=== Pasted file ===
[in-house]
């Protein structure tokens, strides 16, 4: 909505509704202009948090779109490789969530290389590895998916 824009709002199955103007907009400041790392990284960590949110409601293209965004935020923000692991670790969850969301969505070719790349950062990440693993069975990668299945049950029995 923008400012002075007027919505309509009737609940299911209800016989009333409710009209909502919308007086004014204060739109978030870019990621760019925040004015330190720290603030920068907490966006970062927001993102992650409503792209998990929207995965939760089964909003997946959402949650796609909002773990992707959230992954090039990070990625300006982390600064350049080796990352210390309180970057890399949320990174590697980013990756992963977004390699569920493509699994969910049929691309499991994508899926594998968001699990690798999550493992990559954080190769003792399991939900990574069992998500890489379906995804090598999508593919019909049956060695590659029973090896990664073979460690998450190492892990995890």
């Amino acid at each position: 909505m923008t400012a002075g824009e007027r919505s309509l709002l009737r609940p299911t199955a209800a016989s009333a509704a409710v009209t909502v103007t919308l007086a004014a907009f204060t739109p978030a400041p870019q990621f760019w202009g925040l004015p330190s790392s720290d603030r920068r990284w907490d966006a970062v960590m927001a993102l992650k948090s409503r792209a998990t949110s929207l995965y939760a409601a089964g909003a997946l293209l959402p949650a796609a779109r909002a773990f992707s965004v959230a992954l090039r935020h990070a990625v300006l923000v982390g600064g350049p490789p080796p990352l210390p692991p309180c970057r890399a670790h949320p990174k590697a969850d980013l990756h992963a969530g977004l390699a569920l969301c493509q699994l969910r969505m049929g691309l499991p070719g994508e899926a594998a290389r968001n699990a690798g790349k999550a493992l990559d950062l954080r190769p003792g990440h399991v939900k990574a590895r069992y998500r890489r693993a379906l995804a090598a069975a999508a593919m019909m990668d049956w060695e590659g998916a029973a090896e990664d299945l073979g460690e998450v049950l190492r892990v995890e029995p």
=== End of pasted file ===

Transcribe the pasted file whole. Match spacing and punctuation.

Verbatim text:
[in-house]
């Protein structure tokens, strides 16, 4: 909505509704202009948090779109490789969530290389590895998916 824009709002199955103007907009400041790392990284960590949110409601293209965004935020923000692991670790969850969301969505070719790349950062990440693993069975990668299945049950029995 923008400012002075007027919505309509009737609940299911209800016989009333409710009209909502919308007086004014204060739109978030870019990621760019925040004015330190720290603030920068907490966006970062927001993102992650409503792209998990929207995965939760089964909003997946959402949650796609909002773990992707959230992954090039990070990625300006982390600064350049080796990352210390309180970057890399949320990174590697980013990756992963977004390699569920493509699994969910049929691309499991994508899926594998968001699990690798999550493992990559954080190769003792399991939900990574069992998500890489379906995804090598999508593919019909049956060695590659029973090896990664073979460690998450190492892990995890």
């Amino acid at each position: 909505m923008t400012a002075g824009e007027r919505s309509l709002l009737r609940p299911t199955a209800a016989s009333a509704a409710v009209t909502v103007t919308l007086a004014a907009f204060t739109p978030a400041p870019q990621f760019w202009g925040l004015p330190s790392s720290d603030r920068r990284w907490d966006a970062v960590m927001a993102l992650k948090s409503r792209a998990t949110s929207l995965y939760a409601a089964g909003a997946l293209l959402p949650a796609a779109r909002a773990f992707s965004v959230a992954l090039r935020h990070a990625v300006l923000v982390g600064g350049p490789p080796p990352l210390p692991p309180c970057r890399a670790h949320p990174k590697a969850d980013l990756h992963a969530g977004l390699a569920l969301c493509q699994l969910r969505m049929g691309l499991p070719g994508e899926a594998a290389r968001n699990a690798g790349k999550a493992l990559d950062l954080r190769p003792g990440h399991v939900k990574a590895r069992y998500r890489r693993a379906l995804a090598a069975a999508a593919m019909m990668d049956w060695e590659g998916a029973a090896e990664d299945l073979g460690e998450v049950l190492r892990v995890e029995p």